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Essay/Term paper: Capitalism and democracy

Essay, term paper, research paper:  College Papers

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From the very dawn of intelligent human interaction to the present day,
the concept of capitalism has dominated the way we trade goods and
acquire wealth. Except for the necessity of a simple communist society in
pre-modern times, or the noble humanistic notion of a socialist society,
the free market has always been the most efficient way to run the economy
once the most basic needs of life have been satisfied. Only during the
last several hundred years has the idea of a modern democracy been
developed and applied through the modern state. These two concepts are
thought by some to be interrelated, but contemporary critics of the
liberal form of democracy seek to separate the two notions of capitalism
and democracy. However, when examining the evidence of the relation of
the two, let us not use the altered conceptions or versions of these
terms, but rather analyse them by their base meanings as we have come to
understand them. After this analysis of the terms and a resulting
stipulation of what their base meanings are, critics may say that any
further analysis of the relationship between the two terms would be
tainted by their supposed definitions. The problem with this is that
without a common frame of reference between the two, no comparison would
be logically possible without considering an infinite range of possible
meanings. With this technical matter aside, the analysis will continue
with an investigation into arguments both for and against the separation
of the two terms, and then an evaluation of the true nature of
capitalism&rsquos relationship with democracy. Specifically the free
market economy dictating the actions of any democratic regime. After this
task of evaluation is complete, the argument will conclude with
illustrating how capitalism will actually lead to a more liberal form of

The first step of this investigation is to make some attempt to achieve a
common frame of reference between the two terms. Literally, democracy is
the rule of the people. Specifically, it is the organization in place to
allow people of a specified area, through organized elections, to give
their uncoerced opinion on who they want to represent them in government,
or what they want government to do for them. The underlying
presupposition is that government will always obey the command of the
majority of voters. There are many limitations to democracy, such as the
fact that people can only vote YEA or NEA on a specific topic area, thus
producing a dichotomy of choices that may not necessarily offer a
solution to a problem. Also, people must leave most decisions to the
people they elect, since they don&rsquot have enough time to continually
vote. However, the focus of this work is not to delve into this area of
controversy, but rather to take this understanding of democracy as the
stipulated definition for this work. One critical distinction must be
made regarding Berger&rsquos understanding of the term, and that is that
the term democracy does not include all the civil and human rights
associated with liberal democracy.

Similarly, by capitalism, this work will not use any other connotation of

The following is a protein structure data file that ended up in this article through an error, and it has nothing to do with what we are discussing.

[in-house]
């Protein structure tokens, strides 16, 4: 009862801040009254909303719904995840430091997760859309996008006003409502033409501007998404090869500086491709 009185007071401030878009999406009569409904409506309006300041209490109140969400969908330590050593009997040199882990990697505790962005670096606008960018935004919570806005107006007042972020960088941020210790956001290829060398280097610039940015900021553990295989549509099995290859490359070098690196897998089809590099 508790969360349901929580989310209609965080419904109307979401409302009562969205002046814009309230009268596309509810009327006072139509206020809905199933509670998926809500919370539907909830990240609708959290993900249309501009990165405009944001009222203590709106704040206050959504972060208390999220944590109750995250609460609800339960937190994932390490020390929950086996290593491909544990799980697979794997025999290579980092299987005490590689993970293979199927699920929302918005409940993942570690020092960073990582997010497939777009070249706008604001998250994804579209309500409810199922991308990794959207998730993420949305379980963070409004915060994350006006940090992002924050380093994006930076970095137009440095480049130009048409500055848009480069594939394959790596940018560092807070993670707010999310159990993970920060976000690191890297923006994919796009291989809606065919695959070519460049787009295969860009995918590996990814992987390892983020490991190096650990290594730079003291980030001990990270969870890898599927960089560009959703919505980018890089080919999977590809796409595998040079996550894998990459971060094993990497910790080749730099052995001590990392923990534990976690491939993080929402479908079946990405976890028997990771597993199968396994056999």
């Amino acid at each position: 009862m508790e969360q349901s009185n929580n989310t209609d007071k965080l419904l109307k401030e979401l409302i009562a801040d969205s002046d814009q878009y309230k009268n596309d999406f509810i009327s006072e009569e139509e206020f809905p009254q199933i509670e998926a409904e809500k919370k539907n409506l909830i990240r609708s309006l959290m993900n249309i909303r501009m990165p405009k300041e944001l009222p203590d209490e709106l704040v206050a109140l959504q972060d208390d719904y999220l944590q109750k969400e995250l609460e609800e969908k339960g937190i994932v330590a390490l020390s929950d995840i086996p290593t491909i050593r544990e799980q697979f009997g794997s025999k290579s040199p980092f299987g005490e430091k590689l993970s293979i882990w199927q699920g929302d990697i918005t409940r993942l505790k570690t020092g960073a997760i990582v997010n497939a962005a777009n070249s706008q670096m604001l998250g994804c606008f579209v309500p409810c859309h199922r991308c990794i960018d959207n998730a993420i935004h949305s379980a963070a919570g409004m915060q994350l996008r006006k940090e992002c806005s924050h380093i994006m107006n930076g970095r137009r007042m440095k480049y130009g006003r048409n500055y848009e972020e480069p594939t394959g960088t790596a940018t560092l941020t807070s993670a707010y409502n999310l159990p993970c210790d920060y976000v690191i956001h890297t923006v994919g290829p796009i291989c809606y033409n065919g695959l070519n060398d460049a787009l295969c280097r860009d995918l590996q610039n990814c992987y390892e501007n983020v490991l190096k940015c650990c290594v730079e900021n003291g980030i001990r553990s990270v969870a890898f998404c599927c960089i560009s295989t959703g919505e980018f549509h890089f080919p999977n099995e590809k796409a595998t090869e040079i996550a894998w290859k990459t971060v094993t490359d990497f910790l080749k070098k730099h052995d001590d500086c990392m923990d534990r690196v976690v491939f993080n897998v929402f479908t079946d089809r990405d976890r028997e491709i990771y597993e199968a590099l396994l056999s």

the term other than describing the free market economy, where there is
private ownership of property, and the economic freedom to buy, sell, or
trade with whomsoever you chose. The critical element of the term is that
there is limited government in place to enforce contracts and to provide
a safe trading environment. Another specific meaning given to capitalism
is by Friedman, who describes capitalism as economic cooperation, where
both parties are benefiting from the trade, provided that the trade is
voluntary and informed on both sides.

The next step in the investigation is to analyse some of the arguments
that capitalism is separate from democracy. Dryzek argued that an
individual&rsquos consumer preferences were

properly expressed in the economy, while the same persons political
preferences were expressed in politics3. This perspective indicates that
the capitalist economy is a separate entity form the democratic political
system, because these are two different institutions into which an
individual can state his or her preferences, depending on whether they
are economically or politically motivated. On the other hand, history has
given many examples of how a person&rsquos economic preferences have been
stated in the political forum, such as voting for a politician that has
promised to reduce taxes or to establish free trade between two states.
That same person could only express those preferences in the political
forum, because they alone would have no power to change the structure of
the economy such that it would seem advantageous to lower taxes or sign a
free trade agreement. On the same note, a person could express their
political beliefs in the economy, by no longer selling their labour to
the firm who employs them, perhaps because they support a particular
political party of which the labourer is not fond. If that labourer
provided a service that the employer could not find elsewhere, then the
employer would fold, thus stating a political belief in the economic
sphere of influence. The point illustrated here is that the two concepts
of democracy (politics) and capitalism (economy) are not as independent
of one another as Dryzek may argue in that example.

As Schumpeter argues, the association of capitalism and democracy is
purely coincidental, and that there are no necessary linkages between the
two4. The support for this position comes from his belief that democracy
is possible under both capitalism and socialism, but that a social
democracy would not be a liberal democracy5, but logic dictates that this
interpretation is incorrect on two counts. The first being the fact that
democracy (as we have come to understand it) entails that the majority of
the people will get what they want, and if there is a choice to be made
between economic hardship through socialism, and economic prosperity for
the majority through capitalism, then the majority will chose to have
prosperity over hardship, because it is common sense. This simple example
presupposes the historical reality of socialism being economically
inefficient and having a lower standard of living than capitalism, as
well as the voting public being rational in that they will choose what
offers them the most material wealth as opposed to an arrangement that
offers them little material wealth. On the same note, Berger argues that
all democracies are capitalist, no democracies are socialist, but many